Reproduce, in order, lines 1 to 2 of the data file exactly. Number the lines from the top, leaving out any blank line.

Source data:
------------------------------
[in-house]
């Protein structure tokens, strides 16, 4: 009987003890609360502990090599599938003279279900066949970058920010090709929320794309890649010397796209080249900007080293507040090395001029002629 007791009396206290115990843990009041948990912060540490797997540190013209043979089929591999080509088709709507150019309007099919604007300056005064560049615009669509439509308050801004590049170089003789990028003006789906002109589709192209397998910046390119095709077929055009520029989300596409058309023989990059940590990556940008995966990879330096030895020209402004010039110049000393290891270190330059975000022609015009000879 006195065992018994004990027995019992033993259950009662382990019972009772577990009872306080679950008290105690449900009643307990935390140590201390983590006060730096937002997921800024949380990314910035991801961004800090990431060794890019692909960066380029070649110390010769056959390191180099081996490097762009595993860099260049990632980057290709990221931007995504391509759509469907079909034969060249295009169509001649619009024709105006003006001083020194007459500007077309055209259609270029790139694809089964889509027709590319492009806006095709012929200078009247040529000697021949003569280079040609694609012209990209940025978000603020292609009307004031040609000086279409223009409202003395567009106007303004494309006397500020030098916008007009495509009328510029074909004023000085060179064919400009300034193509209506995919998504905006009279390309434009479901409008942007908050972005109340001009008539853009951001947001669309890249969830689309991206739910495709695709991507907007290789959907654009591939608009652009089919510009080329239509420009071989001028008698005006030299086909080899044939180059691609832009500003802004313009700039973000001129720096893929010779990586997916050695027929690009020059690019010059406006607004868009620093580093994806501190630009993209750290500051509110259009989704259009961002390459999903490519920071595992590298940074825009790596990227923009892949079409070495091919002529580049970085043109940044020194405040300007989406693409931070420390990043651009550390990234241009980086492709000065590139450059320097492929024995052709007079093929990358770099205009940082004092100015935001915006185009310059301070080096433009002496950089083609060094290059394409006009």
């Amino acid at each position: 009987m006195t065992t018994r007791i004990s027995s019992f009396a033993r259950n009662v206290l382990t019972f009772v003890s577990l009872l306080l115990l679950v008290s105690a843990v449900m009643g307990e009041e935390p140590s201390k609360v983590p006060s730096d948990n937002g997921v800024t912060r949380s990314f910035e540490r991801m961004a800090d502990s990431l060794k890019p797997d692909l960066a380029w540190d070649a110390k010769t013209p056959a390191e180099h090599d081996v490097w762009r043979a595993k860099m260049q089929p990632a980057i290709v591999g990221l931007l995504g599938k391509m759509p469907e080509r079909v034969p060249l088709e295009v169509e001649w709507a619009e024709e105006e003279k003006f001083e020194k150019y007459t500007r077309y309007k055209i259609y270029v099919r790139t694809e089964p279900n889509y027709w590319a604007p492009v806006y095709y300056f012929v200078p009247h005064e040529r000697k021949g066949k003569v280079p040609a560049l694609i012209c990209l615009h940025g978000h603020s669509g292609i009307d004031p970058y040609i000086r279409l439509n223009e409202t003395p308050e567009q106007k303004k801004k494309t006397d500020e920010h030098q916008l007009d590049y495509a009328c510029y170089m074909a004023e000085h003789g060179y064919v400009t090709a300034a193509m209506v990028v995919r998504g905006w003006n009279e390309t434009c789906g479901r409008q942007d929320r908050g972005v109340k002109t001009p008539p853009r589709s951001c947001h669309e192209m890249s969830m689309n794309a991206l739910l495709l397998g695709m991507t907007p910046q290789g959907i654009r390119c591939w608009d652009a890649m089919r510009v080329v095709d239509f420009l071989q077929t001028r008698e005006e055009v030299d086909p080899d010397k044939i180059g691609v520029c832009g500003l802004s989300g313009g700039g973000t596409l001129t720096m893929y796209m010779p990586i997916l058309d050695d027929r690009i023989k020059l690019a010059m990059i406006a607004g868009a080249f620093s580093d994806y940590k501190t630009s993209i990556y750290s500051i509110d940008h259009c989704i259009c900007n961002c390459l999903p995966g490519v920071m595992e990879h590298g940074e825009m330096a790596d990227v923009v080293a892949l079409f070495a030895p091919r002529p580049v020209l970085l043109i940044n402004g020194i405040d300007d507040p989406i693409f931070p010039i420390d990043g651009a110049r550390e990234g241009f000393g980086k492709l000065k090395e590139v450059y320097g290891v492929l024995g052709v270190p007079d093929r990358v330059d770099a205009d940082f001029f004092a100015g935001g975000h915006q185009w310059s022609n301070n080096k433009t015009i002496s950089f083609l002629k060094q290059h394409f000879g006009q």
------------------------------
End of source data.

[in-house]
């Protein structure tokens, strides 16, 4: 009987003890609360502990090599599938003279279900066949970058920010090709929320794309890649010397796209080249900007080293507040090395001029002629 007791009396206290115990843990009041948990912060540490797997540190013209043979089929591999080509088709709507150019309007099919604007300056005064560049615009669509439509308050801004590049170089003789990028003006789906002109589709192209397998910046390119095709077929055009520029989300596409058309023989990059940590990556940008995966990879330096030895020209402004010039110049000393290891270190330059975000022609015009000879 006195065992018994004990027995019992033993259950009662382990019972009772577990009872306080679950008290105690449900009643307990935390140590201390983590006060730096937002997921800024949380990314910035991801961004800090990431060794890019692909960066380029070649110390010769056959390191180099081996490097762009595993860099260049990632980057290709990221931007995504391509759509469907079909034969060249295009169509001649619009024709105006003006001083020194007459500007077309055209259609270029790139694809089964889509027709590319492009806006095709012929200078009247040529000697021949003569280079040609694609012209990209940025978000603020292609009307004031040609000086279409223009409202003395567009106007303004494309006397500020030098916008007009495509009328510029074909004023000085060179064919400009300034193509209506995919998504905006009279390309434009479901409008942007908050972005109340001009008539853009951001947001669309890249969830689309991206739910495709695709991507907007290789959907654009591939608009652009089919510009080329239509420009071989001028008698005006030299086909080899044939180059691609832009500003802004313009700039973000001129720096893929010779990586997916050695027929690009020059690019010059406006607004868009620093580093994806501190630009993209750290500051509110259009989704259009961002390459999903490519920071595992590298940074825009790596990227923009892949079409070495091919002529580049970085043109940044020194405040300007989406693409931070420390990043651009550390990234241009980086492709000065590139450059320097492929024995052709007079093929990358770099205009940082004092100015935001915006185009310059301070080096433009002496950089083609060094290059394409006009």